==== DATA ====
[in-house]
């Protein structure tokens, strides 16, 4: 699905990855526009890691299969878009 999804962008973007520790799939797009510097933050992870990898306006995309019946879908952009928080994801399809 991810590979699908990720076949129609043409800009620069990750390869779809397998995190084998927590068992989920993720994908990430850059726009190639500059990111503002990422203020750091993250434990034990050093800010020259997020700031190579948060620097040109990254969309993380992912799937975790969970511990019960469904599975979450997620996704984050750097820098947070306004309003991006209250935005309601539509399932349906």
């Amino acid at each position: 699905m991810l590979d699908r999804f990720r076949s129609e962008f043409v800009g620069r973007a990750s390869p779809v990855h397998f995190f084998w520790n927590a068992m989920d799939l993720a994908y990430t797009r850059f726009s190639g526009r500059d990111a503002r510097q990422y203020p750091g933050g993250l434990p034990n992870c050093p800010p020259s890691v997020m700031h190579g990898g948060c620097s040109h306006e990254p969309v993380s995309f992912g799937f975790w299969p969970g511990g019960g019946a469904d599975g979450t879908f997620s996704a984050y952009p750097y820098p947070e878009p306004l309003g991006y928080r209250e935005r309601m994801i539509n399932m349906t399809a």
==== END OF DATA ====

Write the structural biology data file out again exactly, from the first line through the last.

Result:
[in-house]
């Protein structure tokens, strides 16, 4: 699905990855526009890691299969878009 999804962008973007520790799939797009510097933050992870990898306006995309019946879908952009928080994801399809 991810590979699908990720076949129609043409800009620069990750390869779809397998995190084998927590068992989920993720994908990430850059726009190639500059990111503002990422203020750091993250434990034990050093800010020259997020700031190579948060620097040109990254969309993380992912799937975790969970511990019960469904599975979450997620996704984050750097820098947070306004309003991006209250935005309601539509399932349906």
């Amino acid at each position: 699905m991810l590979d699908r999804f990720r076949s129609e962008f043409v800009g620069r973007a990750s390869p779809v990855h397998f995190f084998w520790n927590a068992m989920d799939l993720a994908y990430t797009r850059f726009s190639g526009r500059d990111a503002r510097q990422y203020p750091g933050g993250l434990p034990n992870c050093p800010p020259s890691v997020m700031h190579g990898g948060c620097s040109h306006e990254p969309v993380s995309f992912g799937f975790w299969p969970g511990g019960g019946a469904d599975g979450t879908f997620s996704a984050y952009p750097y820098p947070e878009p306004l309003g991006y928080r209250e935005r309601m994801i539509n399932m349906t399809a």